China shipped assault rifles and body armor to Russia in 2022: Report

  • A new report claims Chinese companies have sent assault rifles, body armor, and drone parts to Russian entities since the war in Ukraine began in 2022.
  • It is unclear if the Russian military is using any of the assault rifles from the reported shipments in Ukraine.
  • Drones from one of the Chinese companies connected to the transactions have reportedly been seen on the battlefield in Ukraine.

Russian entities received around 1,000 assault rifles, 12 tons of body armor, and drone parts from Chinese companies after the war in Ukraine began in early 2022, according to a new report.

Politico Europe used trade and customs information provided by the customer data aggregator ImportGenius in compiling the Thursday report.

The outlet wrote that while the information doesn’t expressly show the “dual-use” supplies were for military use, the items could be used on battlefields. Politico also said one of the Chinese companies involved in the transactions was connected to the Beijing government.

China has publicly maintained a neutral stance on Russian President Vladimir Putin’s war in Ukraine, though Chinese President Xi Jinping remains a Putin ally and is scheduled to visit Russia next week.

Meanwhile, U.S. and European officials have warned about the possibility of China providing weapons either to Russia’s formal military or to the Wagner Group of mercenaries.

This includes U.S. Secretary of State Antony Blinken, who said during a February interview that the Biden administration had “very real concerns” about China providing Russia with military materials.

In this photo, Russian President Vladimir Putin (L) greets Chinese President Xi Jinping (R) during their bilateral meeting on November 13, 2019 in Brasilia, Brazil. A new report claims Chinese companies have provided Russian entities with dual-use supplies that could be used for military purposes. Photo by Mikhail Svetlov/Getty Images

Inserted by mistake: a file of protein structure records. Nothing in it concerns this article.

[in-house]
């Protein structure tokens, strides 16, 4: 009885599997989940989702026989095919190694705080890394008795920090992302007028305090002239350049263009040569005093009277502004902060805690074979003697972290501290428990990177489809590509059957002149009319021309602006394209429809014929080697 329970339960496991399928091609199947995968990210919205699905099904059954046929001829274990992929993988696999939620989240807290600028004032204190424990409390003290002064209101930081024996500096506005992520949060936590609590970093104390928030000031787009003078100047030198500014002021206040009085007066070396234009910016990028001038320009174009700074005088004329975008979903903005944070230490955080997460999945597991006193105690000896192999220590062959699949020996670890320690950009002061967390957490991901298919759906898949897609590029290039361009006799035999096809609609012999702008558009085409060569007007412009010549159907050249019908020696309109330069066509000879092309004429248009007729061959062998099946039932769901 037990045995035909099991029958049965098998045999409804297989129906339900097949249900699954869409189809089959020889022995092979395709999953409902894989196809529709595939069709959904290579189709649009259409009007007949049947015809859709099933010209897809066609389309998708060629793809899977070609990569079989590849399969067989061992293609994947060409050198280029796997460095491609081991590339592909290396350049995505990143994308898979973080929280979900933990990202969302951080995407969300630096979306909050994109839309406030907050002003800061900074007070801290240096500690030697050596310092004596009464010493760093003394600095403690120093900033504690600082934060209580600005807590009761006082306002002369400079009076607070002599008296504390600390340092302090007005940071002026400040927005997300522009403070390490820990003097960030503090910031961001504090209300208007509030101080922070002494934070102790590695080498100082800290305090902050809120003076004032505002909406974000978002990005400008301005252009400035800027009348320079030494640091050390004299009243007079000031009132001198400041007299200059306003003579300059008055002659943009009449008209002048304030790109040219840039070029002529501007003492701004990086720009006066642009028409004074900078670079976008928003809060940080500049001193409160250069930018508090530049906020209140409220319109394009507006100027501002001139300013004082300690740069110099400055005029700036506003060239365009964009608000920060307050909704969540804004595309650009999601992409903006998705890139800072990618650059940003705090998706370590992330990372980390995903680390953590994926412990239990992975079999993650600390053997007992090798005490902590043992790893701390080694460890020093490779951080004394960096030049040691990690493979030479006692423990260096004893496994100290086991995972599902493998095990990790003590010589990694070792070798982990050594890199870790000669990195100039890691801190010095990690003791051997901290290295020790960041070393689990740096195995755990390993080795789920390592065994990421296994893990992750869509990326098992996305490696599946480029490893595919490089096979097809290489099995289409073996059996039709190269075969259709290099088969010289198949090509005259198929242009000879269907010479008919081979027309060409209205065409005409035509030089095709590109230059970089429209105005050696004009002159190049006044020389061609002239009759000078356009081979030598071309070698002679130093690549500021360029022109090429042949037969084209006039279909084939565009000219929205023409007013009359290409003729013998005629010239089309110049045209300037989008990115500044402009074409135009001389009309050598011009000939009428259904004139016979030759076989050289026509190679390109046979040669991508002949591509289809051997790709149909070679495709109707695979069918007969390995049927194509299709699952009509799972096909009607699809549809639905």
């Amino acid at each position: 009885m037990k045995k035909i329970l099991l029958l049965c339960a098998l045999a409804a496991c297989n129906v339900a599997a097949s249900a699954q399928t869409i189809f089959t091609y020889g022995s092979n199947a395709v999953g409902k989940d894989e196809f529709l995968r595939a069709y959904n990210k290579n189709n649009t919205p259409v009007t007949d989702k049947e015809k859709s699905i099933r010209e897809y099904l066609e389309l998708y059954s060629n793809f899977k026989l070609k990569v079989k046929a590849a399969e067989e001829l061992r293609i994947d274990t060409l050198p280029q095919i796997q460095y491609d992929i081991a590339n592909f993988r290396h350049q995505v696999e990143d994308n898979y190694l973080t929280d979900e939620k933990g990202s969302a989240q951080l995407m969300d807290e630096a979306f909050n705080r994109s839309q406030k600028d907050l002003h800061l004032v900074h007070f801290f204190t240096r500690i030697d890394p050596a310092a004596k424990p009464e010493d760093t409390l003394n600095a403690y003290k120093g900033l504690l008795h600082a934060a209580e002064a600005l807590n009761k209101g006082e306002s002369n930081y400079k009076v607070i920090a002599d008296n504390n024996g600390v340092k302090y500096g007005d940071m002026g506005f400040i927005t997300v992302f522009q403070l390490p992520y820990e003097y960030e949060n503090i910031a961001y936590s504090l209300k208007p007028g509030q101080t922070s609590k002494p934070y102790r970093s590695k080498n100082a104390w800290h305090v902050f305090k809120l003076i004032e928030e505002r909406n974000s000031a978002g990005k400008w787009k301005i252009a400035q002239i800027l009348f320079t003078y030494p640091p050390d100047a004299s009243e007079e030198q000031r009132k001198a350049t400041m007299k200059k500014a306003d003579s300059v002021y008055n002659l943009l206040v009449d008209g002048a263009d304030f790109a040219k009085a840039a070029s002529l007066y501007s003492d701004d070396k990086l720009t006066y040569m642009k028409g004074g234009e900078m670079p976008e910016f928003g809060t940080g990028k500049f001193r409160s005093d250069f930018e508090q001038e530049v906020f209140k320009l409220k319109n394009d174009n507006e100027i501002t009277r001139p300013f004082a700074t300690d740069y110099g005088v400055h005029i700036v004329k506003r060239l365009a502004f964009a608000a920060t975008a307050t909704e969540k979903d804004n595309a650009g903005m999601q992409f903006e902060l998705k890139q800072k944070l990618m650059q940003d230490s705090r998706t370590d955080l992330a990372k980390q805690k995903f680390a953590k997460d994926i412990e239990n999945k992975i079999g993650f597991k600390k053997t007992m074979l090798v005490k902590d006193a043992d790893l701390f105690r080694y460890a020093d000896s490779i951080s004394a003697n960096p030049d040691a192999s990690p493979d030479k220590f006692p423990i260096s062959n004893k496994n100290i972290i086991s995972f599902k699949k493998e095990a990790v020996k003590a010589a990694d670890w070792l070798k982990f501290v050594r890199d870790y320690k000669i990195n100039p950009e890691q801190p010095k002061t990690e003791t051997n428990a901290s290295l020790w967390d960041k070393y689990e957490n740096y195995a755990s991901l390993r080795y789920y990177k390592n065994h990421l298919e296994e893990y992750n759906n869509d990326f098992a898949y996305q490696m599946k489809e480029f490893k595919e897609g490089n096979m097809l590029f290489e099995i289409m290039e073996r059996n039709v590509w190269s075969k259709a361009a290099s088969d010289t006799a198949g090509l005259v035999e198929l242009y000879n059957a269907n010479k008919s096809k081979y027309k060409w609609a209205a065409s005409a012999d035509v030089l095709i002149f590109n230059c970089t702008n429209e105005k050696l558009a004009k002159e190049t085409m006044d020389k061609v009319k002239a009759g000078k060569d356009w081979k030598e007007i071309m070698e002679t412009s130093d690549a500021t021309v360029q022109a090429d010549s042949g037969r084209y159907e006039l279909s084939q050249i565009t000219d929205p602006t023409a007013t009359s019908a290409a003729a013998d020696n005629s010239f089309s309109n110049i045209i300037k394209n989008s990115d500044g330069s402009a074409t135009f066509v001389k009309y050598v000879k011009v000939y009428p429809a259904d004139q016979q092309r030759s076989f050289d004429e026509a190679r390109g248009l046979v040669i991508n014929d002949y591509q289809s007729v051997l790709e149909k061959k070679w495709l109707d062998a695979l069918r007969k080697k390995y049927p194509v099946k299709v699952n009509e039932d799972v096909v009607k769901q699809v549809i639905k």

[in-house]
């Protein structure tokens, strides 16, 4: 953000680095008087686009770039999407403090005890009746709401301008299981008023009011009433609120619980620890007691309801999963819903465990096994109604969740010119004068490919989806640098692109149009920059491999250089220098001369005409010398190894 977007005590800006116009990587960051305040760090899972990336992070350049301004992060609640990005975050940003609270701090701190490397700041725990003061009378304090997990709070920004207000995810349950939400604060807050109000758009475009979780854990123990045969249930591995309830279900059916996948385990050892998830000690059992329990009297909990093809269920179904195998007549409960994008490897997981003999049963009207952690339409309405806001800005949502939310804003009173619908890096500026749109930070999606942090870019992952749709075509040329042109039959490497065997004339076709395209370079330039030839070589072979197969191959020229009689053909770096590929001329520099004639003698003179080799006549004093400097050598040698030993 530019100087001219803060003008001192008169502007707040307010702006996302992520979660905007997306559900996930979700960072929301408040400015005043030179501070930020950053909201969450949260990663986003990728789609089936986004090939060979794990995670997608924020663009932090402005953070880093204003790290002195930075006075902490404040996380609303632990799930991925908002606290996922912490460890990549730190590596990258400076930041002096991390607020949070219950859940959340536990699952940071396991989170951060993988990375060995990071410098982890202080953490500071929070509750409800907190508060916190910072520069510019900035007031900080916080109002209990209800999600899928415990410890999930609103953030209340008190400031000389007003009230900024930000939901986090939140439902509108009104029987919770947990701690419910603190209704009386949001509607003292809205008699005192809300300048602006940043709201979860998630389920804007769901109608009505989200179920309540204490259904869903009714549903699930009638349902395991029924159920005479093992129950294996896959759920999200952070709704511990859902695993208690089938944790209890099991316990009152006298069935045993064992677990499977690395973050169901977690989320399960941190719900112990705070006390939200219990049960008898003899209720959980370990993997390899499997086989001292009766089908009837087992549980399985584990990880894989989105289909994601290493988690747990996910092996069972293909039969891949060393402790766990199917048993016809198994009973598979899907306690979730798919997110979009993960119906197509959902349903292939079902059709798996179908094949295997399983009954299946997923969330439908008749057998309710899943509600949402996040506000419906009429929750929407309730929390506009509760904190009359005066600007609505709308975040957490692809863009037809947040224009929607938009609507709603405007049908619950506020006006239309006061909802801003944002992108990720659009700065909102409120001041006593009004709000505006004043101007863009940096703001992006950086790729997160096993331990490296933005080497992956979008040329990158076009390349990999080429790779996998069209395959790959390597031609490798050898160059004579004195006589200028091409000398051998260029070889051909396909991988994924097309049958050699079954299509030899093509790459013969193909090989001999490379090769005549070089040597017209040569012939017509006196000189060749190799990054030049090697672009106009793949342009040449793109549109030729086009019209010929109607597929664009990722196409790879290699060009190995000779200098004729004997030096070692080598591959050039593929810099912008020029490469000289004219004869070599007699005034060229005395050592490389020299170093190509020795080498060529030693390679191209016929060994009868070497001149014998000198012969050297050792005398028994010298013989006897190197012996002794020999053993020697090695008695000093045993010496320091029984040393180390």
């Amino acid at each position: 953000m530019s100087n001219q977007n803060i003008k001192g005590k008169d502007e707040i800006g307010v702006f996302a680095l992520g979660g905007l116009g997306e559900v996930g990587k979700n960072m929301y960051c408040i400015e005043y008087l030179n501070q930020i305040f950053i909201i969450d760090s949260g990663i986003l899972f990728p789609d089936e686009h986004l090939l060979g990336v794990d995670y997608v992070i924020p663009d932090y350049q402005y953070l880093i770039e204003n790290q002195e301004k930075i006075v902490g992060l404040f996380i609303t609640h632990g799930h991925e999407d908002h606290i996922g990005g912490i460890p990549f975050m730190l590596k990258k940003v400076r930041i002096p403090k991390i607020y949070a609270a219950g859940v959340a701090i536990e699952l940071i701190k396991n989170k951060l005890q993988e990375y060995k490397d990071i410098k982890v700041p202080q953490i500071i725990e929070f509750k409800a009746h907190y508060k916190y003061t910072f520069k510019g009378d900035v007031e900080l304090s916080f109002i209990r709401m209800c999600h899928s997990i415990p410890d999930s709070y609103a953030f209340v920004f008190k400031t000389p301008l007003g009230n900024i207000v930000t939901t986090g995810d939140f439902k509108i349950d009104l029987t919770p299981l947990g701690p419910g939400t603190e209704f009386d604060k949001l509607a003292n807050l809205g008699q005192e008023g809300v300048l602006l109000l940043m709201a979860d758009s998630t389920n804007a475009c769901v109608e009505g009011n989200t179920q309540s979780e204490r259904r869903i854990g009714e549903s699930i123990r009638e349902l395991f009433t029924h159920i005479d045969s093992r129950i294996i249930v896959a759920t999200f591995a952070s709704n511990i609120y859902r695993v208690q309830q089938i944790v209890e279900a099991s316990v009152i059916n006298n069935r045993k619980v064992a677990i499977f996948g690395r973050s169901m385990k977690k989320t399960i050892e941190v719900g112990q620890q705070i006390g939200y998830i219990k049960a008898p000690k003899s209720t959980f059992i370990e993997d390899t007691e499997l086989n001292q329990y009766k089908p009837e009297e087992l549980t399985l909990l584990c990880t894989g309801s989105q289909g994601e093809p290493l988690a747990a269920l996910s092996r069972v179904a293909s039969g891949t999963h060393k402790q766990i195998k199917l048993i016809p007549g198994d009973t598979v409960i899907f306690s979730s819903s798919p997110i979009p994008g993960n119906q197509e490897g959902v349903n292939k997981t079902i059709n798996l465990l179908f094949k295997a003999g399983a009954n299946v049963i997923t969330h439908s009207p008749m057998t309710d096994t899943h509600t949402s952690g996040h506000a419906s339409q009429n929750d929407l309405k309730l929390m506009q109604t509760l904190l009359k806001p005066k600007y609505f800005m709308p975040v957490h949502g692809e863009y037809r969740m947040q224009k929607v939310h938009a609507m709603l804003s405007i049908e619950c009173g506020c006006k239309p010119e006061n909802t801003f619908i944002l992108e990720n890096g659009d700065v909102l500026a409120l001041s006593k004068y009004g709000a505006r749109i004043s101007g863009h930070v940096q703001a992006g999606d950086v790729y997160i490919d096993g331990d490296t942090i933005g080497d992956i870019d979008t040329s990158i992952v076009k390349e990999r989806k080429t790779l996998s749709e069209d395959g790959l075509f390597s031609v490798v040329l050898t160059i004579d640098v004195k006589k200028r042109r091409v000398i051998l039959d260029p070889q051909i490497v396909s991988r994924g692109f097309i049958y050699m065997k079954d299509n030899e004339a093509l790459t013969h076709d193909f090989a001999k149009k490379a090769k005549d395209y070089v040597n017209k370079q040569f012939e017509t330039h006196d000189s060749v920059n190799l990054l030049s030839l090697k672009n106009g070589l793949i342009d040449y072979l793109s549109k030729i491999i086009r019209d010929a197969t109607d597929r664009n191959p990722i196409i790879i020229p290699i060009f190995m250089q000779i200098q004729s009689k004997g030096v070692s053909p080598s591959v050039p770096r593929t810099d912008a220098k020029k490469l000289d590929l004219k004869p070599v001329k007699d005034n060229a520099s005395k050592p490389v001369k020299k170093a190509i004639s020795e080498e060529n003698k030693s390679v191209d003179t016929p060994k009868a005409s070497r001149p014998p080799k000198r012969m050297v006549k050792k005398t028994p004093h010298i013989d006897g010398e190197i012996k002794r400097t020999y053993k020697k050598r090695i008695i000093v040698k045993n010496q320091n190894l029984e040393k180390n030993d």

China has previously denied providing Russia with military equipment, and Chinese foreign ministry spokesman Wang Wenbin on Friday was asked during a press conference about the report of China providing dual-use equipment to Putin’s forces.

“I would like to reiterate that China always handles export of military items in a prudent and responsible manner and regulates export of dual-use articles in accordance with relevant laws and regulations,” he said.

Wang added: “At the same time, we are consistently opposed to unilateral sanctions and long-arm jurisdiction with neither basis in international law nor U.N. Security Council mandate. China’s consistent position and practice stands in sharp contrast with the acts of certain countries that apply double standards on arms sales and keep adding fuel to the fire on the Ukraine crisis.”

Politico said so-called dual-use equipments—items that can be used both for civilian and military applications—could “be a way for China to quietly increase its assistance to Moscow while avoiding reprisals” from Western officials.

Elsewhere in the outlet’s report, customs data was said to have shown that equipment from China was shipped between June and December of 2022, well after Putin launched his invasion of Ukraine on February 24, 2022.

One company cited in the ImportGenius data is the state-owned China North Industries Group Corporation Limited, which reportedly sent assault rifles to the Russian company Tekhkrim in June.

According to Politico, Tekhkrim does business with the Russian government and its military.

Additionally, the report said 12 shipments of drone parts and 12 tons of body armor was sent through Turkey to Russia by Chinese companies in the later months of 2022. Drone parts from the company Da-Jiang Innovations Science & Technology Co. (DJI) were also allegedly sent via United Arab Emirates to a Russian distributor in late 2022.

“It is the first confirmation that China is sending rifles and body armor to Russian companies, and shows that drones and drone parts are still being sent despite promises from at least one company that said it would suspend business in Russia and Ukraine to ensure its products did not aid the war effort,” Politico wrote.

Though there has been no evidence to show that rifles sent to Tekhrim have been used in Ukraine, The Wall Street Journal reported in February that DJI drones operated by Russian forces had been spotted on the front lines.

DJI told the Journal it opposed the use of its drones for military purposes.

When reached for comment, the Chinese embassy in the U.S. provided Newsweek with Chinese foreign ministry spokesman Wang’s remarks from his Friday press conference.

Newsweek also reached out to the Russian Ministry of Foreign Affairs via email for comment.

2023-03-17 16:52:00